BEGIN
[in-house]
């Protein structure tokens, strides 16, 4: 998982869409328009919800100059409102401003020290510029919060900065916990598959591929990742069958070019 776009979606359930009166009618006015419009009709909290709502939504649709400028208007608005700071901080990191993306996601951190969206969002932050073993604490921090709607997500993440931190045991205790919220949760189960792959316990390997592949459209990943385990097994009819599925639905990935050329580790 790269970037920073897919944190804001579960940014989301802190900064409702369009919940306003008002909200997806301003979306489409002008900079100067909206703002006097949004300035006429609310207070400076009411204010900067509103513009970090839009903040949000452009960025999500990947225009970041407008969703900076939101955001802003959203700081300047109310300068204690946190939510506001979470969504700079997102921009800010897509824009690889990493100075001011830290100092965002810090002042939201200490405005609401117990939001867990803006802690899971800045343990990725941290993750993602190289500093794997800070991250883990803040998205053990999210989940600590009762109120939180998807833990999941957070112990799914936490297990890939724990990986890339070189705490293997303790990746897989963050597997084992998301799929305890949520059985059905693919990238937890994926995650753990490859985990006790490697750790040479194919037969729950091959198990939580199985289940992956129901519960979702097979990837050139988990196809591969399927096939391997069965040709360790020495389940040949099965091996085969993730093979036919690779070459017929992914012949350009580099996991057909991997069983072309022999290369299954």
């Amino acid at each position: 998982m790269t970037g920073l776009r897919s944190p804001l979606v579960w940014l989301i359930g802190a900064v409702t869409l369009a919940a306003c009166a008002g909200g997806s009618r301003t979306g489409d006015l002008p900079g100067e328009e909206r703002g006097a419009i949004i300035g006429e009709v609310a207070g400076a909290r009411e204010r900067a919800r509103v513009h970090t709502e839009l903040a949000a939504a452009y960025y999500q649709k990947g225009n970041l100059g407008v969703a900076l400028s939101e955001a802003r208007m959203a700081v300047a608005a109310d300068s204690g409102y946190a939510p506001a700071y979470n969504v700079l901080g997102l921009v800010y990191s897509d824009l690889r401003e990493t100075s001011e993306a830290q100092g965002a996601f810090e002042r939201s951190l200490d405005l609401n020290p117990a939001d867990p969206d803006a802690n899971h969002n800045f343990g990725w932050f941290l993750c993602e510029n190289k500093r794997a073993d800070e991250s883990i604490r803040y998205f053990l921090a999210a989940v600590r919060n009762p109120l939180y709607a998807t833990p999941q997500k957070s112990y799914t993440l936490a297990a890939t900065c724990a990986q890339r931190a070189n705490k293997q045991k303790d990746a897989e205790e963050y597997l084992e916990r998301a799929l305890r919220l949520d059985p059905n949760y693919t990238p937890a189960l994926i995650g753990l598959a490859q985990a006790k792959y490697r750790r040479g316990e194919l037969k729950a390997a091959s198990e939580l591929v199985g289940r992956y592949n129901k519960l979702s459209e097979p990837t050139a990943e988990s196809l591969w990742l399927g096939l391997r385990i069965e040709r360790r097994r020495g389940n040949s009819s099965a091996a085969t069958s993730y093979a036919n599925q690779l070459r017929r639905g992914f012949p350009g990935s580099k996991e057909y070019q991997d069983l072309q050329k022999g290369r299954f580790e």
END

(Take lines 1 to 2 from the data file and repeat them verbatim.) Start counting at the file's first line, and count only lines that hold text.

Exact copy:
[in-house]
């Protein structure tokens, strides 16, 4: 998982869409328009919800100059409102401003020290510029919060900065916990598959591929990742069958070019 776009979606359930009166009618006015419009009709909290709502939504649709400028208007608005700071901080990191993306996601951190969206969002932050073993604490921090709607997500993440931190045991205790919220949760189960792959316990390997592949459209990943385990097994009819599925639905990935050329580790 790269970037920073897919944190804001579960940014989301802190900064409702369009919940306003008002909200997806301003979306489409002008900079100067909206703002006097949004300035006429609310207070400076009411204010900067509103513009970090839009903040949000452009960025999500990947225009970041407008969703900076939101955001802003959203700081300047109310300068204690946190939510506001979470969504700079997102921009800010897509824009690889990493100075001011830290100092965002810090002042939201200490405005609401117990939001867990803006802690899971800045343990990725941290993750993602190289500093794997800070991250883990803040998205053990999210989940600590009762109120939180998807833990999941957070112990799914936490297990890939724990990986890339070189705490293997303790990746897989963050597997084992998301799929305890949520059985059905693919990238937890994926995650753990490859985990006790490697750790040479194919037969729950091959198990939580199985289940992956129901519960979702097979990837050139988990196809591969399927096939391997069965040709360790020495389940040949099965091996085969993730093979036919690779070459017929992914012949350009580099996991057909991997069983072309022999290369299954």